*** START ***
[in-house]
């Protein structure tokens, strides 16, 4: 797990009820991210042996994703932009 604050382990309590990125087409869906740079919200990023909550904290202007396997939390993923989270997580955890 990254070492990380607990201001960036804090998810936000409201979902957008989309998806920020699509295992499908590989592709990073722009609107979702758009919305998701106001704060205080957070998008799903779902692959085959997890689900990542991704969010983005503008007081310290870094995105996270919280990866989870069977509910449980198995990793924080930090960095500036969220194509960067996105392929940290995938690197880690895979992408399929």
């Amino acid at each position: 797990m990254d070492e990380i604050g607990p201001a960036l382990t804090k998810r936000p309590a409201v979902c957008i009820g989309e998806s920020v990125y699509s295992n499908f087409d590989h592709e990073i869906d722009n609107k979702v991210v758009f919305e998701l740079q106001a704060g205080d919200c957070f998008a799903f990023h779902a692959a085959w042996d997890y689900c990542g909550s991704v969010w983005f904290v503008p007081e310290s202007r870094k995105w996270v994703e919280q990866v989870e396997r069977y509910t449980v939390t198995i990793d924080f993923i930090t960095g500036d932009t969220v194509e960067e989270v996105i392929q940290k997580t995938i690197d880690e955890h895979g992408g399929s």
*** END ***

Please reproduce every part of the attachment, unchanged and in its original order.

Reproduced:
[in-house]
């Protein structure tokens, strides 16, 4: 797990009820991210042996994703932009 604050382990309590990125087409869906740079919200990023909550904290202007396997939390993923989270997580955890 990254070492990380607990201001960036804090998810936000409201979902957008989309998806920020699509295992499908590989592709990073722009609107979702758009919305998701106001704060205080957070998008799903779902692959085959997890689900990542991704969010983005503008007081310290870094995105996270919280990866989870069977509910449980198995990793924080930090960095500036969220194509960067996105392929940290995938690197880690895979992408399929």
């Amino acid at each position: 797990m990254d070492e990380i604050g607990p201001a960036l382990t804090k998810r936000p309590a409201v979902c957008i009820g989309e998806s920020v990125y699509s295992n499908f087409d590989h592709e990073i869906d722009n609107k979702v991210v758009f919305e998701l740079q106001a704060g205080d919200c957070f998008a799903f990023h779902a692959a085959w042996d997890y689900c990542g909550s991704v969010w983005f904290v503008p007081e310290s202007r870094k995105w996270v994703e919280q990866v989870e396997r069977y509910t449980v939390t198995i990793d924080f993923i930090t960095g500036d932009t969220v194509e960067e989270v996105i392929q940290k997580t995938i690197d880690e955890h895979g992408g399929s």